Good news for Gulfport’s historic library. Coast Transit Authority Executive Director Kevin Coggin said that CTA has signed a 40-year lease of the Hurricane Katrina-damaged structure and the restoration will include “maintaining the architectural integrity of the building, and re-purposing it to a highly functional, brand new, intermodal center.” After a lot of bad preservation news out of Gulfport recently, it is nice to see a positive story.
Staying down on the coast, the City of Biloxi is mulling over funding a study that will look at the effects of undoing portions of the 1970s urban renewal street plan and restoring downtown’s Howard Avenue to two-way traffic.
The biggest news story since our last roundup was the theft of historic materials from the 1826 Shaifer House outside of Port Gibson. News agencies as far away as England pickup on the MDAH press release.
Remember there is still a $5,000 Reward being offer by the Port Gibson Heritage Trust Battlefield Committee for info leading to the arrest and conviction of thieves responsible for damages done to the Shaifer House.
It is once again time to nominate your favorite preservation project for a Southeastern Architectural Historians “Best of the South: Preserving Southern Architecture Award,” nominations due July 1, 2017.
Past Mississippi winners have been; Beauvoir (2009), the Hattiesburg African-American USO (2010), the Charnley-Norwood House (2014), and the Tallahatchie County Courthhouse (2015).
The National Trust for Historic Preservation announced that Hart Family Fund for Small Towns grant applications are due May 1, 2017. According to the National Trust’s webpage:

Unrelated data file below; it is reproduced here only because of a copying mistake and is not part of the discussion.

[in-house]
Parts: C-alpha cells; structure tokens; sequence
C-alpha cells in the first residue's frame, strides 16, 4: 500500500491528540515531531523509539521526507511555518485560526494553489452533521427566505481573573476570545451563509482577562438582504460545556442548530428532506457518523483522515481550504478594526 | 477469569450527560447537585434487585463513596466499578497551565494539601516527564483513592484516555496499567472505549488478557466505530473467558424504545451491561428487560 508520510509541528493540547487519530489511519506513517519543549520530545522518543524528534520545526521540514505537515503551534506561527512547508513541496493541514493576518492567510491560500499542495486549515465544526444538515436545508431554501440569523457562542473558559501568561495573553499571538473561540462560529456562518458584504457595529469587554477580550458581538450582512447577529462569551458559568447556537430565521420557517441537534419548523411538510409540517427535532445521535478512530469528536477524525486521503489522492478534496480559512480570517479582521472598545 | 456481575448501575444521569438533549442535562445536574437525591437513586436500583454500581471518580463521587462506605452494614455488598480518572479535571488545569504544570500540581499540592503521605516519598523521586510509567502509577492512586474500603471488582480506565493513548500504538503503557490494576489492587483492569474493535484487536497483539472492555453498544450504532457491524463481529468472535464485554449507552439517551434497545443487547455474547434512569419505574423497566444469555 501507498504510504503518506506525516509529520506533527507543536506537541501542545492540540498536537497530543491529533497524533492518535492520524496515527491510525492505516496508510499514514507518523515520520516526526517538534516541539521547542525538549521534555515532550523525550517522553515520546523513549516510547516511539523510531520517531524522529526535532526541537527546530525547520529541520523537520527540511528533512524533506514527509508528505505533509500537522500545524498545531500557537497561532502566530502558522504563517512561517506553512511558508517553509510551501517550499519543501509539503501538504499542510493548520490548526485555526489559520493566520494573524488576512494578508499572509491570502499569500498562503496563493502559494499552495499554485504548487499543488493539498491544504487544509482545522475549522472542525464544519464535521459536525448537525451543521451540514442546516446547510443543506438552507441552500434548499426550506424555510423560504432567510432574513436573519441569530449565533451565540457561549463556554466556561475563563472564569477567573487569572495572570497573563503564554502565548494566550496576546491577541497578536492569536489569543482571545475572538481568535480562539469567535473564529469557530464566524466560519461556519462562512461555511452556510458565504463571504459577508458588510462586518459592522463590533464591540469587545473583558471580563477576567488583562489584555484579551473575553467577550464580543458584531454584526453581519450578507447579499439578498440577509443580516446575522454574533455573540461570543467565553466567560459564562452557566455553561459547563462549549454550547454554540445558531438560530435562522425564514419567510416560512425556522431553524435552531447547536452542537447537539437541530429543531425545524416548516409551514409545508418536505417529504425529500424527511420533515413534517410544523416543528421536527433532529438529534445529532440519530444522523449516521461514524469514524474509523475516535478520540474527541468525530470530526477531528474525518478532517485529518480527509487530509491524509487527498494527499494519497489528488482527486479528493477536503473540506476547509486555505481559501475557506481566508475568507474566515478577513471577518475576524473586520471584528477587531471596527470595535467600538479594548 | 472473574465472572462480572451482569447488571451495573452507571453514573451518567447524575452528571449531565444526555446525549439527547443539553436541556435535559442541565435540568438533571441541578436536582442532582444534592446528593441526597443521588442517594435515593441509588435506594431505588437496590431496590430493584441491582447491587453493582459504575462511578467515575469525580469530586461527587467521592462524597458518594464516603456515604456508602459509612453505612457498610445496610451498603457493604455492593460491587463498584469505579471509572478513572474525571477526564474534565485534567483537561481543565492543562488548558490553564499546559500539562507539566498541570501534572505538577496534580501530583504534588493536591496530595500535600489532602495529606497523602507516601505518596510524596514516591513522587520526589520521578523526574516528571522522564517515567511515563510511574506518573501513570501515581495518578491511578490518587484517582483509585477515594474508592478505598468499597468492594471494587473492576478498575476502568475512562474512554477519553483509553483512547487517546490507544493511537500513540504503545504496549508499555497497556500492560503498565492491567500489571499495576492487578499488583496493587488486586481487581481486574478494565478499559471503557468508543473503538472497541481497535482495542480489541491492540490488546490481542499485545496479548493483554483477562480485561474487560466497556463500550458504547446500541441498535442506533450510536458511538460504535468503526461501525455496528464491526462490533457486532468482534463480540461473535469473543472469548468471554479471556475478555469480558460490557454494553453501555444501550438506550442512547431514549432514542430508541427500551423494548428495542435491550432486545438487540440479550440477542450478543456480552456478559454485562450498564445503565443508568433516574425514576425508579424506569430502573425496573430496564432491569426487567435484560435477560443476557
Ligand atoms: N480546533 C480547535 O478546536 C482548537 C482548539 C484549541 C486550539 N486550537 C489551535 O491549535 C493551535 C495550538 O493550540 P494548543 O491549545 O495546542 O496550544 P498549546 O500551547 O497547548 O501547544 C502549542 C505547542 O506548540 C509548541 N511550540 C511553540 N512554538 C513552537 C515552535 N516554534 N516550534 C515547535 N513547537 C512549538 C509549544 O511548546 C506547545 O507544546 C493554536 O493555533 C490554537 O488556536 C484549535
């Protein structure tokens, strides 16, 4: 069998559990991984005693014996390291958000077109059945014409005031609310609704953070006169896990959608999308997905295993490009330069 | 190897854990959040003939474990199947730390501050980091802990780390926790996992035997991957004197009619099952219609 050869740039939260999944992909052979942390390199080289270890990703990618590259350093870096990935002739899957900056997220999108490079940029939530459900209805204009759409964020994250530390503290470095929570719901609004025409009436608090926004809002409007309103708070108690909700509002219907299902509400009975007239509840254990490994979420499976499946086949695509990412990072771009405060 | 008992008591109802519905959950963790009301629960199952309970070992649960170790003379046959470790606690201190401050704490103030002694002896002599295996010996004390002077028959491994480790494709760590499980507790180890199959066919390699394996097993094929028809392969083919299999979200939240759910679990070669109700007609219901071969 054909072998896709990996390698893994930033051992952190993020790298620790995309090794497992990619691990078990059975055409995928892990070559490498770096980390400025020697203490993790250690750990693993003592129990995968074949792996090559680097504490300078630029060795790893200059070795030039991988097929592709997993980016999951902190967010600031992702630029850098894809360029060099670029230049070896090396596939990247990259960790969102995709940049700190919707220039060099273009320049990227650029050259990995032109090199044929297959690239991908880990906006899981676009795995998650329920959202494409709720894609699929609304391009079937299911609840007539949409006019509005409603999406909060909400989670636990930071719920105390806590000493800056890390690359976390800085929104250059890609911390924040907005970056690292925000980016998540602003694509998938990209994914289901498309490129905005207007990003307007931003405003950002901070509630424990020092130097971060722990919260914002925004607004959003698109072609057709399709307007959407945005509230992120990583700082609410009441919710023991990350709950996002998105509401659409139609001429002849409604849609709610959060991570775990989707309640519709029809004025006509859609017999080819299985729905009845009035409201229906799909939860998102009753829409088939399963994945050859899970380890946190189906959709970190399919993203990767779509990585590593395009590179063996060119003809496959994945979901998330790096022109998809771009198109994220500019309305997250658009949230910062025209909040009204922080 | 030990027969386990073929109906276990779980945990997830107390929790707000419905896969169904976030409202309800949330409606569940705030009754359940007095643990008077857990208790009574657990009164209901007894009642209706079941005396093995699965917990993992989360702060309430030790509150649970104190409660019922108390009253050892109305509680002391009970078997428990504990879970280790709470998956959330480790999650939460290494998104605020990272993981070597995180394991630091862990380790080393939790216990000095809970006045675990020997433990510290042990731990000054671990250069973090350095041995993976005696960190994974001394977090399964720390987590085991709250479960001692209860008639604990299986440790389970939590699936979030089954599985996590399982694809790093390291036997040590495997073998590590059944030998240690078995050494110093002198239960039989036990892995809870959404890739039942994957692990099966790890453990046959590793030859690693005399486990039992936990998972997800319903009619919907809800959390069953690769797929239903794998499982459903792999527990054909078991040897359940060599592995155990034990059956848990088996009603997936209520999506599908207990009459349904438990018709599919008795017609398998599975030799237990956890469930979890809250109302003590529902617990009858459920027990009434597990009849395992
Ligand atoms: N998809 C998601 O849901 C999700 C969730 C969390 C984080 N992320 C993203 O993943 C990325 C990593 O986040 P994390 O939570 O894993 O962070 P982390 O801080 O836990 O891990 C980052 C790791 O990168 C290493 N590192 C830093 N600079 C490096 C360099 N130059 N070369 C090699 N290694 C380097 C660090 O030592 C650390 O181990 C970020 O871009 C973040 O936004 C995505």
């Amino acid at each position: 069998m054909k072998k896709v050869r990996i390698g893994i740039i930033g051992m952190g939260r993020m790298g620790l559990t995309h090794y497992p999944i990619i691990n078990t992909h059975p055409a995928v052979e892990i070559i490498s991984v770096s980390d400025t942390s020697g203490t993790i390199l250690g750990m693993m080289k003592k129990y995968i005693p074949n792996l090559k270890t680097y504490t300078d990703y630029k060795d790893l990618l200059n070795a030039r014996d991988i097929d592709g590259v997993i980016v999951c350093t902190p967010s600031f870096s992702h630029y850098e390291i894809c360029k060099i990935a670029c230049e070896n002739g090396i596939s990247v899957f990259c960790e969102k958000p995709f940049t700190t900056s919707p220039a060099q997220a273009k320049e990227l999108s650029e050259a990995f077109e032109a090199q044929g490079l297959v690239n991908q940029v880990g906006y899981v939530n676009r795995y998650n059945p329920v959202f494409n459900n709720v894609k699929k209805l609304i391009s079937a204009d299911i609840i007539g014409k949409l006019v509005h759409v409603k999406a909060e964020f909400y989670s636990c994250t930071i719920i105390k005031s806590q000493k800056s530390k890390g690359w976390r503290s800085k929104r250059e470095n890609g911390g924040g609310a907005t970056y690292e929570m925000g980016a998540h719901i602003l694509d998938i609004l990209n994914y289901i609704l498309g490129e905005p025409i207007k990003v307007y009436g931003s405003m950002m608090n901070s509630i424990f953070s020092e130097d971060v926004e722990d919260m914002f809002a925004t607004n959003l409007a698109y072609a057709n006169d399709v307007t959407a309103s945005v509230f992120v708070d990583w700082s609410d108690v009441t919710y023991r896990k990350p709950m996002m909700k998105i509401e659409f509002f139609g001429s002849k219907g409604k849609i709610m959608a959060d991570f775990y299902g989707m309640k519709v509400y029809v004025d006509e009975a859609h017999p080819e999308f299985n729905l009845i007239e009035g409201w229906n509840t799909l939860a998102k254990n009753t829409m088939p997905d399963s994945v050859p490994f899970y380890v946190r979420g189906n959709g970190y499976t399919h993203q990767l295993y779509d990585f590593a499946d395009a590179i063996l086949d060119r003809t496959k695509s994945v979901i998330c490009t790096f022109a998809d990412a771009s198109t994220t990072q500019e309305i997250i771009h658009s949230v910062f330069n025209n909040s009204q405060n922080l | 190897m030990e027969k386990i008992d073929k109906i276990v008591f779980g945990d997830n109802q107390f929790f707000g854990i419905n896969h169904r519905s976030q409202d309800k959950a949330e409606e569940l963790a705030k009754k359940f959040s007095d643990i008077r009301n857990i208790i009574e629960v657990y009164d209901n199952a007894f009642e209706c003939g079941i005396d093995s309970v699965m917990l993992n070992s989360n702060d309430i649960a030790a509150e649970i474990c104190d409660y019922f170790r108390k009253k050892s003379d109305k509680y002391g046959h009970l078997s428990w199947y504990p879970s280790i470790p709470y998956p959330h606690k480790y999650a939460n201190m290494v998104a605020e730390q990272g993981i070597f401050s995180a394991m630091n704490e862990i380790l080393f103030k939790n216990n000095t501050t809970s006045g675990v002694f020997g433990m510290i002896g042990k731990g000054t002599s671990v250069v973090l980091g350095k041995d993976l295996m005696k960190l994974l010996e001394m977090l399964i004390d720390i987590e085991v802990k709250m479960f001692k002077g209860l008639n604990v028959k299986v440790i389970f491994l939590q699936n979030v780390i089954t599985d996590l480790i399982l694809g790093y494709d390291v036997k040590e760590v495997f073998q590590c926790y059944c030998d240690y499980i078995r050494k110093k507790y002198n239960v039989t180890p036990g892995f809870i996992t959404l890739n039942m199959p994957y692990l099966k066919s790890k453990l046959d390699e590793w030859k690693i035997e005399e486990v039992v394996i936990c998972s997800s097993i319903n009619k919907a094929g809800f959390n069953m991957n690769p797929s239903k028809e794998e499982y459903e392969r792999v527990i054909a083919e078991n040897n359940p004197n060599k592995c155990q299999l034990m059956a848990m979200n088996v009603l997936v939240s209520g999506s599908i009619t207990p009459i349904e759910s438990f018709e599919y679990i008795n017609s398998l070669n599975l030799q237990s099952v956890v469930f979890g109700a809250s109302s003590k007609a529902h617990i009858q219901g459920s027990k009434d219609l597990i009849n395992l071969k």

Grants from the Hart Family Fund for Small Towns are intended to encourage preservation at the local level by providing seed money for preservation projects in small towns. These grants help stimulate public discussion, enable local groups to gain the technical expertise needed for particular projects, introduce the public to preservation concepts and techniques, and encourage financial participation by the private sector.
Grants from the Hart Family Fund for Small Towns generally range from $2,500 to $15,000. The selection process is very competitive. The review process is generally completed within three months of the application deadline, and applicants are notified via email once the review process is complete.
The application deadline is May 1, 2017.
Like always, I probably missed a story or two, so if you know of any preservation-related news items not mentioned, or if you have more information about a story above please let us know in the comments below.
Categories: Biloxi, Civil War, Cool Old Places, Demolition/Abandonment, Greenville, Gulfport, Historic Landscapes, Historic Preservation, Hurricane Katrina, Jackson, MDAH, Mississippi Landmarks, MS Dept. of Archives and History, Natchez, National Park Service, National Register, National Trust, News Roundups, Port Gibson, Preservation Law/Local Commissions, Recent Past, Renovation Projects, Tupelo, Universities/Colleges